Greg looked focused and chill, but not so the people in line, who were looking around as if wondering why there wasn’t more help.

Damn it. I should just go. Leave some money on the kitchen counter and take off. Greg Cabot would think nothing of it. But… shit. I couldn’t do it. I couldn’t just swan off and ignore the need right in front of my eyes, especially given how kind Greg had been to me. Walking away would rip my guts out with guilt, and I had enough of that for a lifetime.

I went over to the baling machine and dropped my duffel bag to one side. The next customer, an older couple, turned to me eagerly and held out a plastic tab that said 18. “It’s a big Douglas fir.” The man pointed into the mass of trees. “Over there.”

So Greg was not only baling the trees and carrying them to cars, but he had to go and fetch them as well when the customers didn’t want to wrangle them. No wonder there was a long line.

“Yessir. Can you show me where?” I asked.

The older man led me through the rows to a huge tree. I looked it over. A simple wooden X was attached to its base to get it to stand. I reached between the branches to grab the trunk, picked up the tree, and followed the man back to the baler.

Greg was just returning from the car. He looked confused for a moment when he saw me carrying the tree. I sat it down next to the baler. “This gentleman’s tree.”

Greg looked at me, then at the long line. His face was suddenly weary and he looked ten years older. I didn’t like that look on him. “Thank you. We’re short-staffed today.”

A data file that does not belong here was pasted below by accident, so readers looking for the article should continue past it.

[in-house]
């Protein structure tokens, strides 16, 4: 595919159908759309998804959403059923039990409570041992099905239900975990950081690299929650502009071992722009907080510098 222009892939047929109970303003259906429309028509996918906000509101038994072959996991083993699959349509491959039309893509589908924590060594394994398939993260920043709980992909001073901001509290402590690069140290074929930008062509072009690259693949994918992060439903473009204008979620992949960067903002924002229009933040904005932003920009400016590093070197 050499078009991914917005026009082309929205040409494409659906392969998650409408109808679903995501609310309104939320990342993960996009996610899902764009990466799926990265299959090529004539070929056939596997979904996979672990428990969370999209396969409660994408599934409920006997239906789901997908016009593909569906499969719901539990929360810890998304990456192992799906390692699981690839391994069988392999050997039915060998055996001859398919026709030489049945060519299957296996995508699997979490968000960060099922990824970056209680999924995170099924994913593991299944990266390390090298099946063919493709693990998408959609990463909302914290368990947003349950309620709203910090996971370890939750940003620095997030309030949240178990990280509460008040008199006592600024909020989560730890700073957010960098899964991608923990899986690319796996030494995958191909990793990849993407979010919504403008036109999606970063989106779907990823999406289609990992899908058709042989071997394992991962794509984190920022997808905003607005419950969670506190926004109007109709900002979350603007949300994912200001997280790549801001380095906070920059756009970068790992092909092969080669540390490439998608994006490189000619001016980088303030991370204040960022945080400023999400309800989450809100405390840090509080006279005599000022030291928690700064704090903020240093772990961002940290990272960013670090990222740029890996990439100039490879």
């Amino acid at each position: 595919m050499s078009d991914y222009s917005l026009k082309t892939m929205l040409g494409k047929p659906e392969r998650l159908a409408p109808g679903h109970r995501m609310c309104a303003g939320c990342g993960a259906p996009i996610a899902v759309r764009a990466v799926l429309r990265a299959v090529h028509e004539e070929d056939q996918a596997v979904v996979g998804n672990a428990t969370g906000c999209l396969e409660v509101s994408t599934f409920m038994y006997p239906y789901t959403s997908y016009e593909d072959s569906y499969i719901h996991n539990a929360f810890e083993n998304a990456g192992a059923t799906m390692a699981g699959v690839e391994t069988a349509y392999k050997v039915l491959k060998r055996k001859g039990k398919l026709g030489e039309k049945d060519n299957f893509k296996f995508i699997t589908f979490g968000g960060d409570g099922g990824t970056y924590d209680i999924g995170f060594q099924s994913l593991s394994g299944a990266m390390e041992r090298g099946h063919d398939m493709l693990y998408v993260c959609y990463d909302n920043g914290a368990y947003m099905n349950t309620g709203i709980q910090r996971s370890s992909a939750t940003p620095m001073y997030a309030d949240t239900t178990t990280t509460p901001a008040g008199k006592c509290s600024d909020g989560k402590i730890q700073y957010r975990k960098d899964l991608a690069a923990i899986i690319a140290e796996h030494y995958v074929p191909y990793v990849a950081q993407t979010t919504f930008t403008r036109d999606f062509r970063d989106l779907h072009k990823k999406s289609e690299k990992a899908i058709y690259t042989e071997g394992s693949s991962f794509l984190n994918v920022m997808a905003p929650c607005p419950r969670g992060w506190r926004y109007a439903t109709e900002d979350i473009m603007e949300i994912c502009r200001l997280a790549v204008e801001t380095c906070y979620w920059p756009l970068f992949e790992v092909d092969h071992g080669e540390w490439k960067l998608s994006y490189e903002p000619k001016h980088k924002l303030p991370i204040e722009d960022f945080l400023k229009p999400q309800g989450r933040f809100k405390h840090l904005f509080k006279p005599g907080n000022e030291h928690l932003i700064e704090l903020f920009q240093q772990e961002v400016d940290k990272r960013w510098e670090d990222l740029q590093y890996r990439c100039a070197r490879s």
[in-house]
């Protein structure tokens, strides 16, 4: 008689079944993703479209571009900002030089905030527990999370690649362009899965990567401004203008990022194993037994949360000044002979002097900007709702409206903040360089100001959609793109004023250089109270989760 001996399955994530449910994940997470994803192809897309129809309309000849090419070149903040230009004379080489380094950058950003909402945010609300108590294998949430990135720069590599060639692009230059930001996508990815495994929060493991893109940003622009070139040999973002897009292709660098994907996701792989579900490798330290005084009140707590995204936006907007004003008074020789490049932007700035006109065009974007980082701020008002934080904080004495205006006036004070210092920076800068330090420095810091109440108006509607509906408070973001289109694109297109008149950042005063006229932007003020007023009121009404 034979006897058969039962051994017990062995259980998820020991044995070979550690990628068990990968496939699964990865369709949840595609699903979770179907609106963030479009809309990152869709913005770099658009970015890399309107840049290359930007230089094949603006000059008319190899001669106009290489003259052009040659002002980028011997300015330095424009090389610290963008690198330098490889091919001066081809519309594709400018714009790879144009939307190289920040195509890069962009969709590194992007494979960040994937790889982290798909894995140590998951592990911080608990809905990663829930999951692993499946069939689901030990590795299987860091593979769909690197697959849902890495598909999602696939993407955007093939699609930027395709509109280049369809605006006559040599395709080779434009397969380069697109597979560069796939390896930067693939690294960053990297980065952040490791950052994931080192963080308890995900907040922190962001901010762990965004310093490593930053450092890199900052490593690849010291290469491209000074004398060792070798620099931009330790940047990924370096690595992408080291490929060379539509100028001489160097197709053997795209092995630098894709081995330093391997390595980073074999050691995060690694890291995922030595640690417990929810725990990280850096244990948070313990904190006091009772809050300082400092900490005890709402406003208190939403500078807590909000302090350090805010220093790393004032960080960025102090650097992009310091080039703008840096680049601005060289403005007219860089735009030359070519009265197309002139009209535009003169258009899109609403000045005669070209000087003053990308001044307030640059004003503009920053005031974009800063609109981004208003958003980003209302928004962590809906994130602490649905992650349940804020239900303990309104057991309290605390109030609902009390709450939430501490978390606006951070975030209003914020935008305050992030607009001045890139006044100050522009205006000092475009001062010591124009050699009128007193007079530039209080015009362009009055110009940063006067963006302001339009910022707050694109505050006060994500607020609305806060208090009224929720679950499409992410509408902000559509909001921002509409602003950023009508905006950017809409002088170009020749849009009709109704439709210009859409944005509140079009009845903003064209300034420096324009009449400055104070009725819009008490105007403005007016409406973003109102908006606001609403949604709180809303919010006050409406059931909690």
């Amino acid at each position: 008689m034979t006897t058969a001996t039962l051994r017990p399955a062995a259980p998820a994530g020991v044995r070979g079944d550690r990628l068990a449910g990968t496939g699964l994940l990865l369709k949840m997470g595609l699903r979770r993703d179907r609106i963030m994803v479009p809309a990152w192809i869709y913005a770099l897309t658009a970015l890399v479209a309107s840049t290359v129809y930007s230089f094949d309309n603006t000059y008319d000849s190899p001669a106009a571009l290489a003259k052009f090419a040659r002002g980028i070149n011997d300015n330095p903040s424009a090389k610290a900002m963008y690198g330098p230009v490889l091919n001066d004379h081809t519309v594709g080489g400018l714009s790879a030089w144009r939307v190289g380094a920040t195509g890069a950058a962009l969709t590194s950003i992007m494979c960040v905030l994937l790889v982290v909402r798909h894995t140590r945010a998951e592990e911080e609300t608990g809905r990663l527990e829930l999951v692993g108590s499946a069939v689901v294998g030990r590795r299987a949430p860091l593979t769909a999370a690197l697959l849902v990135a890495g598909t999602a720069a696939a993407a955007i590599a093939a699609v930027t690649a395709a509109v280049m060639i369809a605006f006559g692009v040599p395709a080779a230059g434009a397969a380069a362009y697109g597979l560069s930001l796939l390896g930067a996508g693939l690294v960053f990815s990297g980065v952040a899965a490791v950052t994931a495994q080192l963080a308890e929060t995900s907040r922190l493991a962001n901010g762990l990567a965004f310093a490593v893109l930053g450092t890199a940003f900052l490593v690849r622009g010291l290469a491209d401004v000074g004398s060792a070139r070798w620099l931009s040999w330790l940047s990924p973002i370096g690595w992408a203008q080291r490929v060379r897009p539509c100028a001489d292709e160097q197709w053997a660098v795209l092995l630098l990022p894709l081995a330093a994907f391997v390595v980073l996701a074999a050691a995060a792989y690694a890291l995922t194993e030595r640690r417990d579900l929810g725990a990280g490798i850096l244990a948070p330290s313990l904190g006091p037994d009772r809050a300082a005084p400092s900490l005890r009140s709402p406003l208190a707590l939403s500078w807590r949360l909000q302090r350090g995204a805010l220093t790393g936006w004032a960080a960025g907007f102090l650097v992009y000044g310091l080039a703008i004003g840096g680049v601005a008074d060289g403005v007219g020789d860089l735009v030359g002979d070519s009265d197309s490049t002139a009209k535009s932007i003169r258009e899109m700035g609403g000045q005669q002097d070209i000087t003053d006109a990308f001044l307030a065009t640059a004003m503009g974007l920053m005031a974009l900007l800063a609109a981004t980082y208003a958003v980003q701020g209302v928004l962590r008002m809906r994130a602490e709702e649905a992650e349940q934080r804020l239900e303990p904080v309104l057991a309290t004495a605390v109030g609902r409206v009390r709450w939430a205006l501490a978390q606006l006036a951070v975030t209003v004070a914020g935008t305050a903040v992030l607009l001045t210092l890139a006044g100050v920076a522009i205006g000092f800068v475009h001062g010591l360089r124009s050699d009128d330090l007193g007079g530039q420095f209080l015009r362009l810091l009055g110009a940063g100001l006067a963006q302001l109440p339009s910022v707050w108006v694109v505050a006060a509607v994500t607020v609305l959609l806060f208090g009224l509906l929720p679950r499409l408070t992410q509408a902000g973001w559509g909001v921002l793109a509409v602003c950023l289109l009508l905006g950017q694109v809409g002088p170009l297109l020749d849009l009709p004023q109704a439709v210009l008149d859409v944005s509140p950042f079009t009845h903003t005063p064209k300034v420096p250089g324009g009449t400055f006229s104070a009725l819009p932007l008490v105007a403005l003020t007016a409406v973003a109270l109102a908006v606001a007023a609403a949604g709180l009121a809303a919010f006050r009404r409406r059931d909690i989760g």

“Well, now you’re less short-staffed. I can carry them out to the cars too.”

Greg frowned. “Don’t you need to be on your way? I don’t want to hold you up.”

I shrugged. “I’m in no rush.”

“I can pay you to work today. Or for however many hours you wanna stay.”

“Trade for the room and breakfast sounds about right.”

Greg looked like he was about to argue, but a woman in a gold coat pushed her way up to me and held out a plastic number tab. “Can you get mine? Please? I hate to be a bother, but I have to be home in an hour when my kids get dropped off.”

I took the tab and went to work.

The sun was straight overhead sooner than it had any right to be, and then it started back down again. It was simple, repetitive work, which suited me fine. It didn’t require more of me than I was capable of at the moment. My left shoulder complained, but when I carried the baled trees on my right side, that was okay. My back ached and my limp got worse, but it also felt damned good to be doing something productive for a change. All those months of PT had been worth it.

Besides, I was in paradise—a world full of Christmas trees. The little kid in me was over the moon. The place was beautiful, and the people cheerful. And why shouldn’t they be? They were safe and cozy in the midst of Vermont snow, not in a war zone, and they were kicking off the Christmas season. For a little while, I could enjoy it too.